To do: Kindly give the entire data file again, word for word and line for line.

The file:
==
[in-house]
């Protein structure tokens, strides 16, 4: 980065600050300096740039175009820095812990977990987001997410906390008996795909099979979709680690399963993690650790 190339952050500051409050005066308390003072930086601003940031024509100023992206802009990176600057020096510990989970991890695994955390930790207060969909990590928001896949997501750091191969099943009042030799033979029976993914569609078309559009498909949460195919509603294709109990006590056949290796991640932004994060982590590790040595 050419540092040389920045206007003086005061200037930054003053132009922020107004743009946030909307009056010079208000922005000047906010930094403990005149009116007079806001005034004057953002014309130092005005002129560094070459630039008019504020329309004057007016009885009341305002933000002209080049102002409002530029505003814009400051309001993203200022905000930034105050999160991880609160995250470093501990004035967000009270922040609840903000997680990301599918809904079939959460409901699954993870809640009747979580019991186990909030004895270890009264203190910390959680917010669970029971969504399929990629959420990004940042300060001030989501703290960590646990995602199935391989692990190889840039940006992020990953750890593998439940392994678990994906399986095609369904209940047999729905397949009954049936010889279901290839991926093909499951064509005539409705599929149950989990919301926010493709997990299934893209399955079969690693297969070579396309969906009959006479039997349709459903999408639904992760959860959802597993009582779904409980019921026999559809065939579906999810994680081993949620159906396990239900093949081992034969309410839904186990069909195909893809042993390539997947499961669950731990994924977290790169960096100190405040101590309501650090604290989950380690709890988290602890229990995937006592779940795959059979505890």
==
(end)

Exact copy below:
[in-house]
């Protein structure tokens, strides 16, 4: 980065600050300096740039175009820095812990977990987001997410906390008996795909099979979709680690399963993690650790 190339952050500051409050005066308390003072930086601003940031024509100023992206802009990176600057020096510990989970991890695994955390930790207060969909990590928001896949997501750091191969099943009042030799033979029976993914569609078309559009498909949460195919509603294709109990006590056949290796991640932004994060982590590790040595 050419540092040389920045206007003086005061200037930054003053132009922020107004743009946030909307009056010079208000922005000047906010930094403990005149009116007079806001005034004057953002014309130092005005002129560094070459630039008019504020329309004057007016009885009341305002933000002209080049102002409002530029505003814009400051309001993203200022905000930034105050999160991880609160995250470093501990004035967000009270922040609840903000997680990301599918809904079939959460409901699954993870809640009747979580019991186990909030004895270890009264203190910390959680917010669970029971969504399929990629959420990004940042300060001030989501703290960590646990995602199935391989692990190889840039940006992020990953750890593998439940392994678990994906399986095609369904209940047999729905397949009954049936010889279901290839991926093909499951064509005539409705599929149950989990919301926010493709997990299934893209399955079969690693297969070579396309969906009959006479039997349709459903999408639904992760959860959802597993009582779904409980019921026999559809065939579906999810994680081993949620159906396990239900093949081992034969309410839904186990069909195909893809042993390539997947499961669950731990994924977290790169960096100190405040101590309501650090604290989950380690709890988290602890229990995937006592779940795959059979505890």